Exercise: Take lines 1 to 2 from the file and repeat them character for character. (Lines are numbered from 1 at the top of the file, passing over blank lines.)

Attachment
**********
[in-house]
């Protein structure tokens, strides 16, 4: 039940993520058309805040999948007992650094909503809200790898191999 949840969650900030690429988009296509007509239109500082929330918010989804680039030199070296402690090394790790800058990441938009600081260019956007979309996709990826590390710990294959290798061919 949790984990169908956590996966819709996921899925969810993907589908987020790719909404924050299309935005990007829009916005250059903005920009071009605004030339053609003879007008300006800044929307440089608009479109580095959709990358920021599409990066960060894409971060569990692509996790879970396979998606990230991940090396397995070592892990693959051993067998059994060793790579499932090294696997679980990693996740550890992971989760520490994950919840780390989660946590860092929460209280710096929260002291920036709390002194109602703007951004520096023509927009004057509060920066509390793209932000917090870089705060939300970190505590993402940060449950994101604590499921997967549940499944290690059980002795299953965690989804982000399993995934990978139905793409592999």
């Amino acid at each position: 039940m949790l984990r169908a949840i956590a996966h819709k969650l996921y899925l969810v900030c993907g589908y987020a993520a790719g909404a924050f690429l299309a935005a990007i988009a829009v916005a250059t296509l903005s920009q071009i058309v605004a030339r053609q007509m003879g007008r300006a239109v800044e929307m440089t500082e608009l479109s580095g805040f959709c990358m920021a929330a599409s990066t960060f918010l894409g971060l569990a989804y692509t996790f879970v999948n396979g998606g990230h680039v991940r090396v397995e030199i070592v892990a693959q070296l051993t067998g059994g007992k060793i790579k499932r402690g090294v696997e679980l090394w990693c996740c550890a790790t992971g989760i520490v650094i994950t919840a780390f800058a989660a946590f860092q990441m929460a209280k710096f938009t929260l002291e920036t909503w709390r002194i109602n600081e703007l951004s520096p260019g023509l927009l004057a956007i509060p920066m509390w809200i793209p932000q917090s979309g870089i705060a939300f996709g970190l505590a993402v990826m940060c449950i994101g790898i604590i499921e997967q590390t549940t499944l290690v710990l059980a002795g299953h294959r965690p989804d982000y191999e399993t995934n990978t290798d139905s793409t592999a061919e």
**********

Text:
[in-house]
């Protein structure tokens, strides 16, 4: 039940993520058309805040999948007992650094909503809200790898191999 949840969650900030690429988009296509007509239109500082929330918010989804680039030199070296402690090394790790800058990441938009600081260019956007979309996709990826590390710990294959290798061919 949790984990169908956590996966819709996921899925969810993907589908987020790719909404924050299309935005990007829009916005250059903005920009071009605004030339053609003879007008300006800044929307440089608009479109580095959709990358920021599409990066960060894409971060569990692509996790879970396979998606990230991940090396397995070592892990693959051993067998059994060793790579499932090294696997679980990693996740550890992971989760520490994950919840780390989660946590860092929460209280710096929260002291920036709390002194109602703007951004520096023509927009004057509060920066509390793209932000917090870089705060939300970190505590993402940060449950994101604590499921997967549940499944290690059980002795299953965690989804982000399993995934990978139905793409592999």